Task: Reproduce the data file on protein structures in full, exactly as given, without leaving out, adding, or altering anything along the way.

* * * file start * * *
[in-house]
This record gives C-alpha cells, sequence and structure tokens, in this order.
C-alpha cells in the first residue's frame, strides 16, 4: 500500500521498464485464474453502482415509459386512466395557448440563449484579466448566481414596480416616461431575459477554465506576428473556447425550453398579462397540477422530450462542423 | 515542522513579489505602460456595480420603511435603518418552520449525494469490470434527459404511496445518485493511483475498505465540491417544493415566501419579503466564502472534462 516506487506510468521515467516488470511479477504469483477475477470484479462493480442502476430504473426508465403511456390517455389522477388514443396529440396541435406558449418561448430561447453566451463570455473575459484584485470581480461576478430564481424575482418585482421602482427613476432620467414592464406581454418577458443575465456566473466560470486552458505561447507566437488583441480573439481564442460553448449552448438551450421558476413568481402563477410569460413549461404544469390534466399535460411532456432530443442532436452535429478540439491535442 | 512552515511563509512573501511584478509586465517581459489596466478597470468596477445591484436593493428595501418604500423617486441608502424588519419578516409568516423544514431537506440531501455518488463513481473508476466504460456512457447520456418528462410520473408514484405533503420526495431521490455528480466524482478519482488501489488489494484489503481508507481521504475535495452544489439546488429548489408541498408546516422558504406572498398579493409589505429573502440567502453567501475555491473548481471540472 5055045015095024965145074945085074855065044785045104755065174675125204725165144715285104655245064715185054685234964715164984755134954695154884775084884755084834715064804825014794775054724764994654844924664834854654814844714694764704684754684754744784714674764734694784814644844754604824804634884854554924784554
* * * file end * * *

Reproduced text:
[in-house]
This record gives C-alpha cells, sequence and structure tokens, in this order.
C-alpha cells in the first residue's frame, strides 16, 4: 500500500521498464485464474453502482415509459386512466395557448440563449484579466448566481414596480416616461431575459477554465506576428473556447425550453398579462397540477422530450462542423 | 515542522513579489505602460456595480420603511435603518418552520449525494469490470434527459404511496445518485493511483475498505465540491417544493415566501419579503466564502472534462 516506487506510468521515467516488470511479477504469483477475477470484479462493480442502476430504473426508465403511456390517455389522477388514443396529440396541435406558449418561448430561447453566451463570455473575459484584485470581480461576478430564481424575482418585482421602482427613476432620467414592464406581454418577458443575465456566473466560470486552458505561447507566437488583441480573439481564442460553448449552448438551450421558476413568481402563477410569460413549461404544469390534466399535460411532456432530443442532436452535429478540439491535442 | 512552515511563509512573501511584478509586465517581459489596466478597470468596477445591484436593493428595501418604500423617486441608502424588519419578516409568516423544514431537506440531501455518488463513481473508476466504460456512457447520456418528462410520473408514484405533503420526495431521490455528480466524482478519482488501489488489494484489503481508507481521504475535495452544489439546488429548489408541498408546516422558504406572498398579493409589505429573502440567502453567501475555491473548481471540472 5055045015095024965145074945085074855065044785045104755065174675125204725165144715285104655245064715185054685234964715164984755134954695154884775084884755084834715064804825014794775054724764994654844924664834854654814844714694764704684754684754744784714674764734694784814644844754604824804634884854554924784554